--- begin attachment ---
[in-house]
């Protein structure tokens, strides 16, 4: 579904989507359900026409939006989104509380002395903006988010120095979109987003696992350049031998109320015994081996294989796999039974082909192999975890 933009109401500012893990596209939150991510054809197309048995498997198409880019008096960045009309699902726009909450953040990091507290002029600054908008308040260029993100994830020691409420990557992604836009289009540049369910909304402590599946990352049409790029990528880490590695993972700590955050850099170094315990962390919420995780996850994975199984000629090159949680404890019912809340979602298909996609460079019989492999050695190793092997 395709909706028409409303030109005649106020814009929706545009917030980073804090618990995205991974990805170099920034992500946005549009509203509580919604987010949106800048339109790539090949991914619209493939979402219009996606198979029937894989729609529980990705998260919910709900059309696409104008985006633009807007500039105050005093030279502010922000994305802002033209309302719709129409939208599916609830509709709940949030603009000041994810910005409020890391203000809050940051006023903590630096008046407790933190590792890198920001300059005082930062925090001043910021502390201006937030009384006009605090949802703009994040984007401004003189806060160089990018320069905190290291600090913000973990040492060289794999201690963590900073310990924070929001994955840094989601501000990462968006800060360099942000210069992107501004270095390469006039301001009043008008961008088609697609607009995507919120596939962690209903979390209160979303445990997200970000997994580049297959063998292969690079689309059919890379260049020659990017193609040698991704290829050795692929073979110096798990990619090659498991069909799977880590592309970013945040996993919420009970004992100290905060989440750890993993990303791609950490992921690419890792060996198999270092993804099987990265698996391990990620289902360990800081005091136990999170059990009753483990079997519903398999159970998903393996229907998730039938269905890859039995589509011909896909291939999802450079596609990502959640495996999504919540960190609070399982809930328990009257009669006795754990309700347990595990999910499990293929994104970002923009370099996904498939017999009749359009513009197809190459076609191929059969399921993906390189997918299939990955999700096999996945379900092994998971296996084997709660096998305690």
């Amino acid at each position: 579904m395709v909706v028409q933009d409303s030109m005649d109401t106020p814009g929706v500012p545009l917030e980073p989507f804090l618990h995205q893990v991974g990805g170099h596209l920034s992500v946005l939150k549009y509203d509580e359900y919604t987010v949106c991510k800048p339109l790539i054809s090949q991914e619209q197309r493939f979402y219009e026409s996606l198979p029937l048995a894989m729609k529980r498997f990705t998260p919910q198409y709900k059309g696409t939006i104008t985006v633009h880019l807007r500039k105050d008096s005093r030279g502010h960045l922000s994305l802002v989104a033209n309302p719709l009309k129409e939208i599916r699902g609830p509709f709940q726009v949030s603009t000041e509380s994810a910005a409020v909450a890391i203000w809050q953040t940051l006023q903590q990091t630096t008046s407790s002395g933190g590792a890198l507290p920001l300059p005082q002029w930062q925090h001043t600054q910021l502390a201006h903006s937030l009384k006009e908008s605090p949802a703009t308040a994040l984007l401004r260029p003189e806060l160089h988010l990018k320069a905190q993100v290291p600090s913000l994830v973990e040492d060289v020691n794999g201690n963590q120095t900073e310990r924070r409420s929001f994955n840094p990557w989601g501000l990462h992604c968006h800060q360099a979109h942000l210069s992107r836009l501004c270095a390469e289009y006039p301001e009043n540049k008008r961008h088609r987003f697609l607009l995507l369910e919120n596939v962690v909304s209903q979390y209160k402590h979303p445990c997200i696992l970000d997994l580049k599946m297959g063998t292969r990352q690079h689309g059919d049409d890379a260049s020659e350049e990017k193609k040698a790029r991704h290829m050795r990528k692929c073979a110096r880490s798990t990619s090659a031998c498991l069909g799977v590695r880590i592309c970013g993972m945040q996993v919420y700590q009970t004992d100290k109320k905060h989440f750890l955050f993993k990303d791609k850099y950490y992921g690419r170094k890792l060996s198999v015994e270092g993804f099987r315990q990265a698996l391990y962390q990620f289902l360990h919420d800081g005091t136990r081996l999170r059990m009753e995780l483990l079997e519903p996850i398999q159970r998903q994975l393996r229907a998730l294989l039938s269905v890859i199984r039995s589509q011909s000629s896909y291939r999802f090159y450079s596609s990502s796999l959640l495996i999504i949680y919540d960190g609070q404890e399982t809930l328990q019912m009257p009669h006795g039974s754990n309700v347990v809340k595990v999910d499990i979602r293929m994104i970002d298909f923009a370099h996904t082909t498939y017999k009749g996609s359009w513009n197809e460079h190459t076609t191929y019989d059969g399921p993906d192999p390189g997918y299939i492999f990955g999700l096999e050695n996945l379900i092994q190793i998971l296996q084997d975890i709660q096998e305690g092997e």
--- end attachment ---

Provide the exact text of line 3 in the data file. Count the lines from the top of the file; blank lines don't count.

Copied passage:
């Amino acid at each position: 579904m395709v909706v028409q933009d409303s030109m005649d109401t106020p814009g929706v500012p545009l917030e980073p989507f804090l618990h995205q893990v991974g990805g170099h596209l920034s992500v946005l939150k549009y509203d509580e359900y919604t987010v949106c991510k800048p339109l790539i054809s090949q991914e619209q197309r493939f979402y219009e026409s996606l198979p029937l048995a894989m729609k529980r498997f990705t998260p919910q198409y709900k059309g696409t939006i104008t985006v633009h880019l807007r500039k105050d008096s005093r030279g502010h960045l922000s994305l802002v989104a033209n309302p719709l009309k129409e939208i599916r699902g609830p509709f709940q726009v949030s603009t000041e509380s994810a910005a409020v909450a890391i203000w809050q953040t940051l006023q903590q990091t630096t008046s407790s002395g933190g590792a890198l507290p920001l300059p005082q002029w930062q925090h001043t600054q910021l502390a201006h903006s937030l009384k006009e908008s605090p949802a703009t308040a994040l984007l401004r260029p003189e806060l160089h988010l990018k320069a905190q993100v290291p600090s913000l994830v973990e040492d060289v020691n794999g201690n963590q120095t900073e310990r924070r409420s929001f994955n840094p990557w989601g501000l990462h992604c968006h800060q360099a979109h942000l210069s992107r836009l501004c270095a390469e289009y006039p301001e009043n540049k008008r961008h088609r987003f697609l607009l995507l369910e919120n596939v962690v909304s209903q979390y209160k402590h979303p445990c997200i696992l970000d997994l580049k599946m297959g063998t292969r990352q690079h689309g059919d049409d890379a260049s020659e350049e990017k193609k040698a790029r991704h290829m050795r990528k692929c073979a110096r880490s798990t990619s090659a031998c498991l069909g799977v590695r880590i592309c970013g993972m945040q996993v919420y700590q009970t004992d100290k109320k905060h989440f750890l955050f993993k990303d791609k850099y950490y992921g690419r170094k890792l060996s198999v015994e270092g993804f099987r315990q990265a698996l391990y962390q990620f289902l360990h919420d800081g005091t136990r081996l999170r059990m009753e995780l483990l079997e519903p996850i398999q159970r998903q994975l393996r229907a998730l294989l039938s269905v890859i199984r039995s589509q011909s000629s896909y291939r999802f090159y450079s596609s990502s796999l959640l495996i999504i949680y919540d960190g609070q404890e399982t809930l328990q019912m009257p009669h006795g039974s754990n309700v347990v809340k595990v999910d499990i979602r293929m994104i970002d298909f923009a370099h996904t082909t498939y017999k009749g996609s359009w513009n197809e460079h190459t076609t191929y019989d059969g399921p993906d192999p390189g997918y299939i492999f990955g999700l096999e050695n996945l379900i092994q190793i998971l296996q084997d975890i709660q096998e305690g092997e």